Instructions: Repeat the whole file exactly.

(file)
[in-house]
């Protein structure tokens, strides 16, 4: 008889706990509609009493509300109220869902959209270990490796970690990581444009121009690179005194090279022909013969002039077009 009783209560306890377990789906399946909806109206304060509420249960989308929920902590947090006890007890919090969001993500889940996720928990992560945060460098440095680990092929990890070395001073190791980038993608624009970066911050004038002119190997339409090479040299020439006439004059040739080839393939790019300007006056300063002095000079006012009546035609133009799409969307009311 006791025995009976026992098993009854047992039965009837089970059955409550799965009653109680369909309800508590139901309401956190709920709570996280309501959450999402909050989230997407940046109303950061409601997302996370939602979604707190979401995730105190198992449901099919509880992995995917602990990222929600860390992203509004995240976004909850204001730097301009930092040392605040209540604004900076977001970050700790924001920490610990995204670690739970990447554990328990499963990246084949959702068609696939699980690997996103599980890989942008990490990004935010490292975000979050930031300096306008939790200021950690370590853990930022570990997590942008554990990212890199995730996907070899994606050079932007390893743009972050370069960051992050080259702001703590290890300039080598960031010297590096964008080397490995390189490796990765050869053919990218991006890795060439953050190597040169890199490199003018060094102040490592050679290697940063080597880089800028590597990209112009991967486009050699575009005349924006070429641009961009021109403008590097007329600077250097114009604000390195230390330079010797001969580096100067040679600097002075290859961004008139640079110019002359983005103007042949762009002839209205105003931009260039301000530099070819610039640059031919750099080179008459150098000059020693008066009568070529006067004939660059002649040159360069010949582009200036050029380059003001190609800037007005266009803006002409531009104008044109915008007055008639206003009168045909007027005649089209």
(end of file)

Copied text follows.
[in-house]
């Protein structure tokens, strides 16, 4: 008889706990509609009493509300109220869902959209270990490796970690990581444009121009690179005194090279022909013969002039077009 009783209560306890377990789906399946909806109206304060509420249960989308929920902590947090006890007890919090969001993500889940996720928990992560945060460098440095680990092929990890070395001073190791980038993608624009970066911050004038002119190997339409090479040299020439006439004059040739080839393939790019300007006056300063002095000079006012009546035609133009799409969307009311 006791025995009976026992098993009854047992039965009837089970059955409550799965009653109680369909309800508590139901309401956190709920709570996280309501959450999402909050989230997407940046109303950061409601997302996370939602979604707190979401995730105190198992449901099919509880992995995917602990990222929600860390992203509004995240976004909850204001730097301009930092040392605040209540604004900076977001970050700790924001920490610990995204670690739970990447554990328990499963990246084949959702068609696939699980690997996103599980890989942008990490990004935010490292975000979050930031300096306008939790200021950690370590853990930022570990997590942008554990990212890199995730996907070899994606050079932007390893743009972050370069960051992050080259702001703590290890300039080598960031010297590096964008080397490995390189490796990765050869053919990218991006890795060439953050190597040169890199490199003018060094102040490592050679290697940063080597880089800028590597990209112009991967486009050699575009005349924006070429641009961009021109403008590097007329600077250097114009604000390195230390330079010797001969580096100067040679600097002075290859961004008139640079110019002359983005103007042949762009002839209205105003931009260039301000530099070819610039640059031919750099080179008459150098000059020693008066009568070529006067004939660059002649040159360069010949582009200036050029380059003001190609800037007005266009803006002409531009104008044109915008007055008639206003009168045909007027005649089209």